“Now wait a minute,” I interrupted (myself, I guess) “what changes are these that’ve been inflicted on us? What should I be alert for?”

   remember the fantastic tales that you read as a child? The stories of gallant explorers visiting strange worlds? what of them, now?

   “But I do remember them; The Time Machine and Twenty Thousand Leagues Under the Sea has been filmed sixteen times in English. And The Lost World and the comic books about Superman washed ashore in Maine as his parents in doomed Atlantis hoped. I still read them. What’s wrong with that?”

   but what of outer space? what of The War of the Worlds and The First Men in the Moon? and remember from your youth - did Superman hail from Atlantis in your grandfather’s comics? you; the would-be scrutineer of the stars have forgotten that the hero was born on another planet; not in the oceans of Earth. your species has had its imagination turned inward to the waters instead of outward to the galaxy. the Void, my enemy and yours, has long clouded your imaginations and it has done so by altering the chemical balance of your brains and made you all obsessed with swimming and inland waterways and the oceans. unless you teach them anew and urge them to incline their eyes upwards, when the Void’s agents arrive to infest your world your warriors will be obliged to struggle onto dry land from their fleets and learn – perhaps too late – to fight in large formations on the planetary crust  

   I listened to a real radio that night, hiding from the Exile and what it instructed me do. The program was about the Cuban Torpedo Crisis. Depressing stuff. In the morning I’ll get out my chainsaw. But tonight, I’ll dust off my old telescope and take one more look out beyond the orbit of Pluto. Perhaps I’ll see something new.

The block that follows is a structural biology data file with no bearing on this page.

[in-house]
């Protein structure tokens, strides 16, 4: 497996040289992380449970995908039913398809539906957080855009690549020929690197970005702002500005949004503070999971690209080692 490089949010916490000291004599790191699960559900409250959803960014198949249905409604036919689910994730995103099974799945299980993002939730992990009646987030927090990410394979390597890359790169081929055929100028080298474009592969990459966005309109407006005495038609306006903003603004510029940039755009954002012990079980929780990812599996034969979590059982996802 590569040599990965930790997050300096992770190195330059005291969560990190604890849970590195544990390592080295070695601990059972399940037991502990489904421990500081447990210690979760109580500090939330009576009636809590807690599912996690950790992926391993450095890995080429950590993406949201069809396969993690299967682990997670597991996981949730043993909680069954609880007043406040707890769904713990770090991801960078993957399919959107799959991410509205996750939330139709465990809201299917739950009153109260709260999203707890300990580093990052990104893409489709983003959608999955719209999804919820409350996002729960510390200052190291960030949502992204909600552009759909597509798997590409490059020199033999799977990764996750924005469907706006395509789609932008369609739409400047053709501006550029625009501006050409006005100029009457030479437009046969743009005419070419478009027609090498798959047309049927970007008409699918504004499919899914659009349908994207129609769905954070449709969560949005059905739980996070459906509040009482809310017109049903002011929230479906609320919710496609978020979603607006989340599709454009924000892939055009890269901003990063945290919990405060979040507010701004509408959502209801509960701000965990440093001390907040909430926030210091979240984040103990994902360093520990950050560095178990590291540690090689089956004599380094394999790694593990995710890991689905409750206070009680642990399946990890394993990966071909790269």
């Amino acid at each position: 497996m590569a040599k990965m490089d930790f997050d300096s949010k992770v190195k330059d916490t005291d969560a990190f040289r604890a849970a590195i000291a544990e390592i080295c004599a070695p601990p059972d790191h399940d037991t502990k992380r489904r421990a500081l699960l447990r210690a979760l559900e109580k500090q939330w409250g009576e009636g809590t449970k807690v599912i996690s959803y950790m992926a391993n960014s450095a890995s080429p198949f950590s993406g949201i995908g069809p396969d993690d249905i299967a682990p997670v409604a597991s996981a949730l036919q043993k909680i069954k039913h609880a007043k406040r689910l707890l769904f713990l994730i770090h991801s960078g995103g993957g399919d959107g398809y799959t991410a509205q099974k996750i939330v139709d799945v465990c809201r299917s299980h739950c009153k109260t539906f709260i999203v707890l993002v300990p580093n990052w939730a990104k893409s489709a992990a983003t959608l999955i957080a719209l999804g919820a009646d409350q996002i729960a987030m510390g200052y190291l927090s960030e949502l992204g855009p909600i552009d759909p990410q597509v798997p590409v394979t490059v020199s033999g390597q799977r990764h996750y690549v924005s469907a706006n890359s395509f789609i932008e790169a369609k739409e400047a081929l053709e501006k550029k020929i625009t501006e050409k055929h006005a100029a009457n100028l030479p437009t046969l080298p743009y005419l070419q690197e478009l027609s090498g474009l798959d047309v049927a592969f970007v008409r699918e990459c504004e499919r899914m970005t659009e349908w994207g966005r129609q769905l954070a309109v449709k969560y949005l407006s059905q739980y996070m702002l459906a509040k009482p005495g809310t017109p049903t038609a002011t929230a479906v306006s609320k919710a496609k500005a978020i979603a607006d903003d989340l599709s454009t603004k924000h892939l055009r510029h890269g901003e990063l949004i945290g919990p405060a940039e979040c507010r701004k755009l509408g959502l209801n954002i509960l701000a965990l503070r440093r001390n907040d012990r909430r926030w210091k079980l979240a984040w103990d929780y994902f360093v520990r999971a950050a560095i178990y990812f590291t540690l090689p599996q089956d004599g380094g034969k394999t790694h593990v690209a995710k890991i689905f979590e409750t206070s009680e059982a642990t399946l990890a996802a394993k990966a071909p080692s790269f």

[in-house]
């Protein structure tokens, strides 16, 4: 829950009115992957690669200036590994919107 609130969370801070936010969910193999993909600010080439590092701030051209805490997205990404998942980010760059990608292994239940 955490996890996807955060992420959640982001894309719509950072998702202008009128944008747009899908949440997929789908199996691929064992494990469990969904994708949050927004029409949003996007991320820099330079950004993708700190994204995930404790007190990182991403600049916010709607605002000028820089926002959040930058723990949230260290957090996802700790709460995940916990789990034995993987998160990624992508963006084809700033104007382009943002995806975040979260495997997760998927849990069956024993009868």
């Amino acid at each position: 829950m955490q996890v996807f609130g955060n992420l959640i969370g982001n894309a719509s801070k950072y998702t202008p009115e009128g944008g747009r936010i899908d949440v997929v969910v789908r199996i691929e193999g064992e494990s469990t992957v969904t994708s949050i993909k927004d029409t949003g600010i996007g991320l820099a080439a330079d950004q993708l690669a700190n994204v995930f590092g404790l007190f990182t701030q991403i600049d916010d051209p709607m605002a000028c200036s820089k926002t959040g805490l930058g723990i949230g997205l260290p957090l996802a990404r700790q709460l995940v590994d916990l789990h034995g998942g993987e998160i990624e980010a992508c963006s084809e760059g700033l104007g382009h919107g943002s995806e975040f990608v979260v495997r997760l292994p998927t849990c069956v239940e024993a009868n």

Skin deep


 “So you’re the mighty slayer who’s going to kill me? I don’t think so,” sneered the vampire.
   “You can’t believe that or I’d already be dead,” I replied, pointing to the coffin with its chains and drifts of silver shavings and wild rose thorns. “You’d be luckier if I was merely a slayer,” I added while turning the cylinder’s nozzle and breathing through my mask. “What I am,” I added; opening my little case of instruments “is a vampire flayer.”

Monday, 11 June 2012

180 degrees Malthus


   It will be dark soon and they will come out to hunt us.

   I slide out of my daytime hideaway under five layers of crushed cars and scrabble up to the usual vantage point in a concertinaed Ford saloon on top of the stack. This gives me almost 360 degrees of vision to scan of the wasteland of the Epidemic. Hunger strikes me only seconds after I awake and I spend five painful minutes resetting the web of fishing-lines hung with the DVDs and strips of cooking foil that are my early warning system.  Waves of nausea and cold sweats assault my body like a fever. To survive for any length of time in this world I long ago adopted the only rules that count: stay hidden; stay covered; stay awake and alert all night long. Oh, and search for the dwindling supply of food that won’t kill you, and do it by using stealth and camouflage. This last consists of a green boiler suit and a hood, boots, respirator mask and gauntlets; all taken from a hazmat technician who no longer needed them. I’ve stitched fishermen’s netting all over it in patches and bunches and festooned the mesh with strips of rag and plastic bags and fake foliage from a florist’s shop so that at any distance I resemble just another patch of rubbish-strewn, weed-covered Epidemic devastation. In short, I look like nothing at all. I wonder if Cal and Jaz will be about tonight (dusk is falling quickly now) so we can forage as a team again for greater ground coverage and hopefully a modicum of protection against stray Hunters.